Take the formula:

(1) P = 4T/r

Where T = pull due to surface tension in grams of a film of one surface and 1 cm. long.
P = excess pressure inside per unit-area, and r = the radius of the sphere.

This formula takes into account the pull on both the internal and external surfaces. It needs no demonstration, as it is derived in the same manner as the old familiar formula used in calculating the thickness of boiler-shells, etc.
In case of a liquid drop or a bubble submerged in water, the formula is:

(2) P = 2T/r

Now let us use these formulae to make a little study of the mathematics of a bubble to see how much a variation of surface tension and external pressure amount to when numerically expressed and see if Mr. Callow’s argument is good.

He states: “The bubbles being generated under a hydraulic pressure varying from 15 to 40 inches, on rising above the water burst by reason of the lower surrounding atmospheric pressure.” This pictures the emerging bubble as expanding like a bladder when suddenly inflated by increased internal, or decreased external, pressure, and is a misconception. To make the steps more simple we will first study the bubble in air and then when submerged.
Assume 1 cc. of free air taken in form of a sphere

(3) V= 4.2r³ = 1
r= 0.620 cm.

Now suppose this air to be enclosed in a liquid film in air where the liquid-air surface tension is 70. The new radius can be calculated by the application of Boyle’s law, which is, that the pressure varies inversely as the volume, where absolute pressure is of course understood. The free air is, in round numbers, under a pressure of 1000 gm. per sq. cm. and a surface tension of 70 dynes per cm. exerts a pull equivalent to weight of approximately 0.07 gm. per cm. of length.
The proportion used to calculate the new radius is:

The second term of equation (4) is the only one that contains a function of surface tension, and since it is of such small numerical value, it is plain that any variation of surface tension has very little to do with the radius of an individual bubble in air. Even when the surface tension varies between zero and a maximum, as in (3) and (4), the change of radius is, in fact, too slight to be calculated on the slide-rule—only from 0.620 to 0.619 cm. It is interesting to note that P has a value of 0.453 gm. per sq. cm. which equals 0.006 lb. per sq. in. This is the order of magnitude of the forces that cause a spray above the froth.
Suppose again that the bubble is 1 cm. below surface. We then have:

These results are shown in the appended table:

Column r shows that a bubble emerges with an infinitely small change of radius. In fact the change is on the side of decrease because of the surface film being doubled. Now, since there is practically no expansion or contraction upon emerging from the liquid, it seems to me that “low surrounding atmospheric pressure” has nothing to do with bursting Mr. Callow’s bubbles. Of course it is well known that if a gas bag is burst under water the gas remains under confinement: whereas if it is burst in air it is evanescent, but it is necessary for the metallurgist to study the texture of these bags.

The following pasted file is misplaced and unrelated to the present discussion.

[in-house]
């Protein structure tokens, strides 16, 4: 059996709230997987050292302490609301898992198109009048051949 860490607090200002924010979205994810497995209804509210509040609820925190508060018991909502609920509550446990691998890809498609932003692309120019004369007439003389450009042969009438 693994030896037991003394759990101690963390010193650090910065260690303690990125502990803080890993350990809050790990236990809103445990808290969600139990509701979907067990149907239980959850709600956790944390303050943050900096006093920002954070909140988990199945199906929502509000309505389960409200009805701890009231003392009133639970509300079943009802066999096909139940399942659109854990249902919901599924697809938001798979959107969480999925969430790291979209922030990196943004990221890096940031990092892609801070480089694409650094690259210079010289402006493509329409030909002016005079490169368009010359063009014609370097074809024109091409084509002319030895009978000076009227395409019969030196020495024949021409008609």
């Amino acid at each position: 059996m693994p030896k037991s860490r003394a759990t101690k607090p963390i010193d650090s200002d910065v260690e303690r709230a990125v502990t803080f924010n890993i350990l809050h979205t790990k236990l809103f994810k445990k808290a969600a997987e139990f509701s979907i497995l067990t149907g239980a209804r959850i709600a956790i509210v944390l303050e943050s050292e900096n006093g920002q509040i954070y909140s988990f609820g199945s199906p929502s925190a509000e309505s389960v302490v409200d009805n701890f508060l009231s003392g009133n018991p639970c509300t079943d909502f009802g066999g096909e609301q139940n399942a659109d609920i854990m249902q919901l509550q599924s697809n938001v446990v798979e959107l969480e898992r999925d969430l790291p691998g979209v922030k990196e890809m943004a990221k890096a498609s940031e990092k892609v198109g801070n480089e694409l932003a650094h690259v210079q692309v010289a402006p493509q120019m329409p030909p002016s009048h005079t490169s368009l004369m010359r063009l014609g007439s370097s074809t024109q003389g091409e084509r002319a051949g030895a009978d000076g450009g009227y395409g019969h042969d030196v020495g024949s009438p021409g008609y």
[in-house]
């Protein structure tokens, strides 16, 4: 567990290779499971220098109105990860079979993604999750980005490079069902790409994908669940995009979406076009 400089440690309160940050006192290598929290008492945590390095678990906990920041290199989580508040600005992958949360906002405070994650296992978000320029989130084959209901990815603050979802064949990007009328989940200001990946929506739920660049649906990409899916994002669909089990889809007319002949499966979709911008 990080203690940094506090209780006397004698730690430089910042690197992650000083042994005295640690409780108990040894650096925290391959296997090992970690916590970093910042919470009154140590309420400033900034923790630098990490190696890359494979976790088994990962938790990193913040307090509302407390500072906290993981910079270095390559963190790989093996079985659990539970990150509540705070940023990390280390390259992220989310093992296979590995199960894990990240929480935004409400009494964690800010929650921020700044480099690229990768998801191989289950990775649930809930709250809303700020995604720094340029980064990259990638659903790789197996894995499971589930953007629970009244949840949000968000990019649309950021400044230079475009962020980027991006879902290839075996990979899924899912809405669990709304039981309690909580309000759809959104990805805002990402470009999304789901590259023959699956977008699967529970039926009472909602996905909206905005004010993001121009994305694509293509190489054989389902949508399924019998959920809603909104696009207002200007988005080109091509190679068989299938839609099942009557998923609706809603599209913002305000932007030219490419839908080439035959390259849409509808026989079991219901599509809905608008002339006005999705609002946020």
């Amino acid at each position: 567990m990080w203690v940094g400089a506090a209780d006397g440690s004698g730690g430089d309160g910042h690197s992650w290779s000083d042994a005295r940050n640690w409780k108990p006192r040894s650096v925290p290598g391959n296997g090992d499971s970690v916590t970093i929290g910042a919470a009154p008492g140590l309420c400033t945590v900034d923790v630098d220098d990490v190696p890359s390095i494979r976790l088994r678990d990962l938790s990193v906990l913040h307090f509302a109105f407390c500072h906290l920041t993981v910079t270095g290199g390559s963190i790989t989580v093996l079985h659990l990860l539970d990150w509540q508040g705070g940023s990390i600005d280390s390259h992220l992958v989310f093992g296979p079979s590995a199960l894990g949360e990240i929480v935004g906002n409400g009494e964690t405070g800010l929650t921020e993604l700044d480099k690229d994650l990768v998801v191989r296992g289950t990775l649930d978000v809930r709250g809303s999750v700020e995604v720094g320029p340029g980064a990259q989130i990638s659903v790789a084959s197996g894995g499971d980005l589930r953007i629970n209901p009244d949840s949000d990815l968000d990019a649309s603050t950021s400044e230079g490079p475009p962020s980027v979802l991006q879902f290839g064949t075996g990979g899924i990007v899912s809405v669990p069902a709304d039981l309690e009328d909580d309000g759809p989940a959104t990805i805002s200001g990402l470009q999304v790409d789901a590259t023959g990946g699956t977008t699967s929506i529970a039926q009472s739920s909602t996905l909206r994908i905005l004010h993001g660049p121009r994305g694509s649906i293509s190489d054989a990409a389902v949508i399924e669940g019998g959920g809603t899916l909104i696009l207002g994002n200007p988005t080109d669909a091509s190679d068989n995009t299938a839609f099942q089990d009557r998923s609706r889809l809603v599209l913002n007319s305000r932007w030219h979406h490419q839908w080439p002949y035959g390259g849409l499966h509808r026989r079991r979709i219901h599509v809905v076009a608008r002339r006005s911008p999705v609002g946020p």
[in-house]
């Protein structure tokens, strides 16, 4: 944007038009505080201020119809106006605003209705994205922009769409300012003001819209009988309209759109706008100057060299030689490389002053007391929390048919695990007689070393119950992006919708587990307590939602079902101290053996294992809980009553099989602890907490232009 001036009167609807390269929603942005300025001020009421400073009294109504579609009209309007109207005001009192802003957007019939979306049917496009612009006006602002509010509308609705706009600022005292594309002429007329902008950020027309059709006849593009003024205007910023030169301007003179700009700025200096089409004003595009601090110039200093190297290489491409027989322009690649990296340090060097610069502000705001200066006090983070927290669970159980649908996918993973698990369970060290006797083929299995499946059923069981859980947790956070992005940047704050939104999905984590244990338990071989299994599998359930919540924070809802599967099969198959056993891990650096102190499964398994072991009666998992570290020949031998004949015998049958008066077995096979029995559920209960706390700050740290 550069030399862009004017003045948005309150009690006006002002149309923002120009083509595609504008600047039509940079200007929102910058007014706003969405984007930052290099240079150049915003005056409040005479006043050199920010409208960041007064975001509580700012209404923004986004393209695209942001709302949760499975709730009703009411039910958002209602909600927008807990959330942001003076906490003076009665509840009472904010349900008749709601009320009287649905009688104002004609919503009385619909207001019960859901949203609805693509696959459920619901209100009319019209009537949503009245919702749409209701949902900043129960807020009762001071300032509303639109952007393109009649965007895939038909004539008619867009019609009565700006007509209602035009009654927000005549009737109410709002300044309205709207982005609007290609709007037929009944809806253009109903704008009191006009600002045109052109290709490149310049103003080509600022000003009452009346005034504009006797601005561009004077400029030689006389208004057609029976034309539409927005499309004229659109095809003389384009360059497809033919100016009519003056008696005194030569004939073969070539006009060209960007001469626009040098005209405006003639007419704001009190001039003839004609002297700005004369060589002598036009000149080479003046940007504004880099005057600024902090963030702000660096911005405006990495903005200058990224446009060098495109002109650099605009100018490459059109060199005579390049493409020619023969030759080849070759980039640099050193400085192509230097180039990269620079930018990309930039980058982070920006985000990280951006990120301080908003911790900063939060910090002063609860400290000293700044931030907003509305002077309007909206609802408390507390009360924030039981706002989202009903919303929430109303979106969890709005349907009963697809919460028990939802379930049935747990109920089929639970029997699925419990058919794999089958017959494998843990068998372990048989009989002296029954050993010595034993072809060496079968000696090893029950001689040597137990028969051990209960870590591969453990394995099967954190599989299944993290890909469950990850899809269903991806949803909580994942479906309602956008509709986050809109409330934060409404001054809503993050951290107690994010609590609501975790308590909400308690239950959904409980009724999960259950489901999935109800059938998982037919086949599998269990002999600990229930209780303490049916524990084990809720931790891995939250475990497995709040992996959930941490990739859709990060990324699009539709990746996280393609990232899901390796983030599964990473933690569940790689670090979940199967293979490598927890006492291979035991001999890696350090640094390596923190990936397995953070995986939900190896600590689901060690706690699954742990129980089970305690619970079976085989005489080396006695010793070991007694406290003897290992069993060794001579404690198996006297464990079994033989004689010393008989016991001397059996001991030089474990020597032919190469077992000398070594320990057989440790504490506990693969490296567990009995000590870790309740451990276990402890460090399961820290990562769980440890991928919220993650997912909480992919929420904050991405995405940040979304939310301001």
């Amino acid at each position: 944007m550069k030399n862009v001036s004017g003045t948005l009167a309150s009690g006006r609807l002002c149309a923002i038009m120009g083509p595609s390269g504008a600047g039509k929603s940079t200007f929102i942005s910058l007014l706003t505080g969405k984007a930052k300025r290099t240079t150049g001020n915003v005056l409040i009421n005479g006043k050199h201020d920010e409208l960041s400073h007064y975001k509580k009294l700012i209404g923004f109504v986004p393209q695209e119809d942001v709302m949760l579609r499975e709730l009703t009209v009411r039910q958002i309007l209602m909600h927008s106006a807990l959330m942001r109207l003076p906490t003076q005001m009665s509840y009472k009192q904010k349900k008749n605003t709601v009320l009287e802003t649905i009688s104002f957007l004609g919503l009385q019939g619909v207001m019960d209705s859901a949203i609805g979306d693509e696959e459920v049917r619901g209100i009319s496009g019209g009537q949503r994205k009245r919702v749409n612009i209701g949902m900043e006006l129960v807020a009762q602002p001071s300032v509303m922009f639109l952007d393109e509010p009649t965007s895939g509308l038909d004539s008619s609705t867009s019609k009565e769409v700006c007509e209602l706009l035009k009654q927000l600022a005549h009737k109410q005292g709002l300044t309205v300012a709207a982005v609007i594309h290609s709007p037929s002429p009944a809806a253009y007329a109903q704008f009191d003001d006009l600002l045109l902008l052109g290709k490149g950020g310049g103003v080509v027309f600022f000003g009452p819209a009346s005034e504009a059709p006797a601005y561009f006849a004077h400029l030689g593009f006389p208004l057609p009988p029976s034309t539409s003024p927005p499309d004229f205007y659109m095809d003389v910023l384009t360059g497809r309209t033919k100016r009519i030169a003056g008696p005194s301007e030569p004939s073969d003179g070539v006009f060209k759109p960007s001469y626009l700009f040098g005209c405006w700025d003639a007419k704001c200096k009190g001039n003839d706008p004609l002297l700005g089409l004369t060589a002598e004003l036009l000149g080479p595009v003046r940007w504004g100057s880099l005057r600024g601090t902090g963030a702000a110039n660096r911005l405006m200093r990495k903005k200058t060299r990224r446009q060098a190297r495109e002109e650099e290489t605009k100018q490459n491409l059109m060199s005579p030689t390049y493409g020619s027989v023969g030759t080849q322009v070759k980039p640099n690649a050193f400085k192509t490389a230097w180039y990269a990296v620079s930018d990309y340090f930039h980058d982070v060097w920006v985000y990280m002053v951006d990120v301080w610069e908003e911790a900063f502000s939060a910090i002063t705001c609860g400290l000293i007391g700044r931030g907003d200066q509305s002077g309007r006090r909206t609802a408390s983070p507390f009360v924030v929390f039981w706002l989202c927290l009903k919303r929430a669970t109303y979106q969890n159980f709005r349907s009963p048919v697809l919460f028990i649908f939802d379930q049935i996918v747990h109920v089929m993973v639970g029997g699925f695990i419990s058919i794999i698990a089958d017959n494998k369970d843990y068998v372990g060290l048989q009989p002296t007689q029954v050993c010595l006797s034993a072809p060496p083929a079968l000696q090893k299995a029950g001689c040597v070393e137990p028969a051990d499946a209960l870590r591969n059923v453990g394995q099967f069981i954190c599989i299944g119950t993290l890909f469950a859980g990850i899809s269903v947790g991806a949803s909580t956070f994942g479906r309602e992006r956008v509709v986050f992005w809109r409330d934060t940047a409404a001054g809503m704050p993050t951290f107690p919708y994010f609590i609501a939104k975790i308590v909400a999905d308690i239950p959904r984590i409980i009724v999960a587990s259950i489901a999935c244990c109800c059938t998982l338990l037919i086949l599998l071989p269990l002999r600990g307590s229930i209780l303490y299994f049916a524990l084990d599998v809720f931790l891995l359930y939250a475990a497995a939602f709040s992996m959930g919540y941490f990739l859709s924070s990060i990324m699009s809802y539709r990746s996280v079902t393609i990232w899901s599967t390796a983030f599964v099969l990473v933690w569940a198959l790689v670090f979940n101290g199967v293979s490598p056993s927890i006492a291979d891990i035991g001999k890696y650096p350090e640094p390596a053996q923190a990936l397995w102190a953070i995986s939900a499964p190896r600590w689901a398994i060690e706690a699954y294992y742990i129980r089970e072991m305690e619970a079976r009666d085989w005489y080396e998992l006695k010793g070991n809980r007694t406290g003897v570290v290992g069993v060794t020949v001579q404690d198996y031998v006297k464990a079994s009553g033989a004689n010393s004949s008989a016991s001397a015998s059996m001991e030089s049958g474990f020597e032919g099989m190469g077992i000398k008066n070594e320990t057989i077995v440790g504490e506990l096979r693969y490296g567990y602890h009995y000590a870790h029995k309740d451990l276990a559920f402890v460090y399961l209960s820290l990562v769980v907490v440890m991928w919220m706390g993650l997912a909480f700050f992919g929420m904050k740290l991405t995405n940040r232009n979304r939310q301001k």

Since a bubble does not expand, how are we going to account for “4-inch bubbles”? By coalescence (unless electrification plays a part). Sometimes they cohere but do not coalesce. When they coalesce the large one robs the small one because pressure varies inversely as the radius (see Equation 1). The little one ‘pumps’ its gas into the large one. We shall have to learn how to control coalescence.

Viscosity is another important factor that must be considered along with variable surface tension and coalescence. It is not surface tension that breaks bubbles, but it is blows upon a surface that lacks viscosity or toughness and variable surface tension, that cause rupture. They rupture easily on account of lack of friction of the molecules. With low friction a blow is likely to cause the molecules to be separated a distance at which surface tension phenomena disappear before other molecules have time to come from below and reinforce the area with their greater surface tension.

The books all emphasize the importance of great superficial viscosity and small internal viscosity for the persistence of a froth. It is said that alcohol which has a superficial viscosity less than the internal viscosity, when mixed with superficially viscous liquids, will neutralize the relative surface viscosity and make frothing impossible. Hence the practice of adding a few drops of alcohol to check frothing in pharmaceutical work. We know that tannin sometimes interferes with flotation work and also that it may form a colloidal solution with water. May we not add that alcohol and tannin are deterrents because adsorption is checked on account of internal viscosity produced by them ?For, without adsorption, one of the leading factors tending to produce a stable froth is nullified, that is, variable surface tension.

My best thanks are due to Dr. W. B. Anderson, professor of physics in the College, for his helpful suggestions and critical reading of these notes.